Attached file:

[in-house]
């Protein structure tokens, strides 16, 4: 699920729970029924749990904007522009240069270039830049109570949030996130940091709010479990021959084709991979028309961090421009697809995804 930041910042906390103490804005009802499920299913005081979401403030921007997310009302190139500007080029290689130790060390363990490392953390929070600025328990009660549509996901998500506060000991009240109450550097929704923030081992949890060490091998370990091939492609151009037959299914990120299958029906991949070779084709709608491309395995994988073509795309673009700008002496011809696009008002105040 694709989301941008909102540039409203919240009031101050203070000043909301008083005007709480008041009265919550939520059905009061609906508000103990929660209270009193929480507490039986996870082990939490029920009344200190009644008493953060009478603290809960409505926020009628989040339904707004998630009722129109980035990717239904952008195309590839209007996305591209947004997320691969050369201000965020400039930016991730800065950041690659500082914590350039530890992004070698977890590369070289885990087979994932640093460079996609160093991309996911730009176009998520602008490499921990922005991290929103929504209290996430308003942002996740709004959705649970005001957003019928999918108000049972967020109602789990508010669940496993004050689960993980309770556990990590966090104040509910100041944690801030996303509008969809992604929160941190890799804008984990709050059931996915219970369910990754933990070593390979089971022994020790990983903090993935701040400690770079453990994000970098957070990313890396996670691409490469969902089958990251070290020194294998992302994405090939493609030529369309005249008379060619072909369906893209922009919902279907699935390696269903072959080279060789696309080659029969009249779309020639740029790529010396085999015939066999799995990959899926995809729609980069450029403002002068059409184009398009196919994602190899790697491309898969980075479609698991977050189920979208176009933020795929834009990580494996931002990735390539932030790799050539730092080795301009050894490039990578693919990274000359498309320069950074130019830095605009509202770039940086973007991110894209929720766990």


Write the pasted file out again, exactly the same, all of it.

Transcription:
[in-house]
């Protein structure tokens, strides 16, 4: 699920729970029924749990904007522009240069270039830049109570949030996130940091709010479990021959084709991979028309961090421009697809995804 930041910042906390103490804005009802499920299913005081979401403030921007997310009302190139500007080029290689130790060390363990490392953390929070600025328990009660549509996901998500506060000991009240109450550097929704923030081992949890060490091998370990091939492609151009037959299914990120299958029906991949070779084709709608491309395995994988073509795309673009700008002496011809696009008002105040 694709989301941008909102540039409203919240009031101050203070000043909301008083005007709480008041009265919550939520059905009061609906508000103990929660209270009193929480507490039986996870082990939490029920009344200190009644008493953060009478603290809960409505926020009628989040339904707004998630009722129109980035990717239904952008195309590839209007996305591209947004997320691969050369201000965020400039930016991730800065950041690659500082914590350039530890992004070698977890590369070289885990087979994932640093460079996609160093991309996911730009176009998520602008490499921990922005991290929103929504209290996430308003942002996740709004959705649970005001957003019928999918108000049972967020109602789990508010669940496993004050689960993980309770556990990590966090104040509910100041944690801030996303509008969809992604929160941190890799804008984990709050059931996915219970369910990754933990070593390979089971022994020790990983903090993935701040400690770079453990994000970098957070990313890396996670691409490469969902089958990251070290020194294998992302994405090939493609030529369309005249008379060619072909369906893209922009919902279907699935390696269903072959080279060789696309080659029969009249779309020639740029790529010396085999015939066999799995990959899926995809729609980069450029403002002068059409184009398009196919994602190899790697491309898969980075479609698991977050189920979208176009933020795929834009990580494996931002990735390539932030790799050539730092080795301009050894490039990578693919990274000359498309320069950074130019830095605009509202770039940086973007991110894209929720766990």